Remember, if your pup is channeling their inner kitty a bit too convincingly, have a chat with your vet to rule out any health hiccups!

Training and Discipline

Training and discipline can make a world of difference if your pooch is a kitty at heart.

Training Dogs with Feline Traits

Your dog may be climbing the curtains or prowling the countertops like a cat. To address these feline quirks, specific training steps are needed. Positive reinforcement is your best friend here. When you catch your pup acting like a pooch (say, fetching a ball instead of batting at it), a treat or a cheerful “Good dog!” can work wonders. Make a list of dog-like behaviors you want to encourage:

  • Fetching toys;
  • Walking calmly on a leash; and
  • Responding to dog-specific commands, like “sit” and “stay”.

Keep sessions short and fun, so it doesn’t feel like a cat-astrophy for your dog.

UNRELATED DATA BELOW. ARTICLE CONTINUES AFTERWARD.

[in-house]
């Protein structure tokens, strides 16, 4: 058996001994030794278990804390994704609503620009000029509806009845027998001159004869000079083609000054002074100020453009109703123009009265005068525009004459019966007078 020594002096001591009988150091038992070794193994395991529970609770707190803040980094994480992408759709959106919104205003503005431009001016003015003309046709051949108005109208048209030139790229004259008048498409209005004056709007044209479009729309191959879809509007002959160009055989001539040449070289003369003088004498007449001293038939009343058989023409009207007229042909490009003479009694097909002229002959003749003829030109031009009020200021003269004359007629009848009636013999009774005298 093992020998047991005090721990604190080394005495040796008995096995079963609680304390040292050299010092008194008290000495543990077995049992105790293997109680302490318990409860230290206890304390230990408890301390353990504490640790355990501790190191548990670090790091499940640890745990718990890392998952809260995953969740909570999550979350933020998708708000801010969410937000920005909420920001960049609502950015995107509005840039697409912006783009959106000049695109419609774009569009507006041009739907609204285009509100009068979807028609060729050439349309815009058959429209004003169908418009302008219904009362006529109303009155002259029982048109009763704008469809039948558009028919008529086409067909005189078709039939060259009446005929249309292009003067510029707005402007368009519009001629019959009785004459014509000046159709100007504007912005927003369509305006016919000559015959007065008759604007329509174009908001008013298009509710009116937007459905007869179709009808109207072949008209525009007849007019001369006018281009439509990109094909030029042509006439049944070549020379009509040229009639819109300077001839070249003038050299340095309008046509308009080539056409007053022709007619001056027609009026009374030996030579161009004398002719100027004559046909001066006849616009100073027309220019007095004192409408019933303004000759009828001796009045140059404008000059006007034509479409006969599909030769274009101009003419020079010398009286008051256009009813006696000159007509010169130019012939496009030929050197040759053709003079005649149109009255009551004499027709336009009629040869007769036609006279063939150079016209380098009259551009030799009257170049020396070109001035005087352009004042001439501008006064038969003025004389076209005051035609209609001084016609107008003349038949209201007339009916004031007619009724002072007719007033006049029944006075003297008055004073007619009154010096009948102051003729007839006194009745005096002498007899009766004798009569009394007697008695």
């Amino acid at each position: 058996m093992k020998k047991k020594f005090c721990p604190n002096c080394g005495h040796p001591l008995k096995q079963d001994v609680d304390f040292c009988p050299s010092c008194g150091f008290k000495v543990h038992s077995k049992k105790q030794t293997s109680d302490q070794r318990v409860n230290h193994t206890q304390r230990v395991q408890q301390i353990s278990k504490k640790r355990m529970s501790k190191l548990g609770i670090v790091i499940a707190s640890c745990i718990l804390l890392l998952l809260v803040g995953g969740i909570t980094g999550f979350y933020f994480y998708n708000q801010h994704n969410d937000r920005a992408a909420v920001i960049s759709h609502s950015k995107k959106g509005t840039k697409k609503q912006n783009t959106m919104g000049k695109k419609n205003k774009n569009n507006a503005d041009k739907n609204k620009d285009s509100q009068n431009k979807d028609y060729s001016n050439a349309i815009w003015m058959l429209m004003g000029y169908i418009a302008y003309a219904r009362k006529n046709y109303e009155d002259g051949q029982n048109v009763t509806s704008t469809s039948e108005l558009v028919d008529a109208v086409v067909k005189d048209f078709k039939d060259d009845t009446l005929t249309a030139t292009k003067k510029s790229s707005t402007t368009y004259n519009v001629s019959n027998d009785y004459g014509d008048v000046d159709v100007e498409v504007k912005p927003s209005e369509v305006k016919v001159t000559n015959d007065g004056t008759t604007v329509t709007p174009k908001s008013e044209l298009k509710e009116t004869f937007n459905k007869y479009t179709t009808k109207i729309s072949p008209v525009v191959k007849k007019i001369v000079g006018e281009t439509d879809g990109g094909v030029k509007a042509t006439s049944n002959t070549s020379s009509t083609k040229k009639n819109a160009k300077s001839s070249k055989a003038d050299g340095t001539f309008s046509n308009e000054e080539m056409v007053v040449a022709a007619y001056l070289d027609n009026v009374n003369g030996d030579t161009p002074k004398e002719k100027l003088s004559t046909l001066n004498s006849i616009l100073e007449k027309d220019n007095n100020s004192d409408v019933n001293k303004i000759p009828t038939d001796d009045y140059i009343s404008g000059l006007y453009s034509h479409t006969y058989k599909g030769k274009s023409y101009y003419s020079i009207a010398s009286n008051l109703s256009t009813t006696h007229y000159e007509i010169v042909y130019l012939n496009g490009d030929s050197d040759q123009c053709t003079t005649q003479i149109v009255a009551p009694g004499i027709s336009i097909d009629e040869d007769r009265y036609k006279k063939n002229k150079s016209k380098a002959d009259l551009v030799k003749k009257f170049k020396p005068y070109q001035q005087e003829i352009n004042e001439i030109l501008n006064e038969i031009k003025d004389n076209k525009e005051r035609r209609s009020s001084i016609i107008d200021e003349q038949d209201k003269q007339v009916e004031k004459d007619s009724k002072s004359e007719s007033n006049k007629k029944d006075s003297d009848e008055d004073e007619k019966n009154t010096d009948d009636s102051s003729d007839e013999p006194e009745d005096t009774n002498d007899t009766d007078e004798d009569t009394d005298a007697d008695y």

Setting Boundaries and Routines

Cats may have the luxury to lounge and leap without borders, but dogs thrive with a bit of structure. Set clear boundaries in your home. Use a straightforward “No” or gentle redirection to discourage counter-surfing. It sounds like herding cats, but with consistency, your dog will catch on.

Here’s a simple routine table to help your canine companion:

TimeActivityNotes
MorningBathroom breakReward for proper spot
AfternoonPlaytime/WalkFocus on doggy games
EveningQuiet time/TrainingReinforce ground rules

Your dog might have feline flair, but with these training tips and routines, you’ll have a well-behaved best friend who knows they’re part of Team Dog.

Understanding and Embracing Uniqueness

You might have noticed your furry friend perching on the windowsill, batting at objects, or showing an uncanny independence like a cat. Fear not! You’re not in an episode of ‘Dogs Gone Wild’. Your pooch isn’t having an identity crisis; rather, it’s a sign of their one-of-a-kind persona.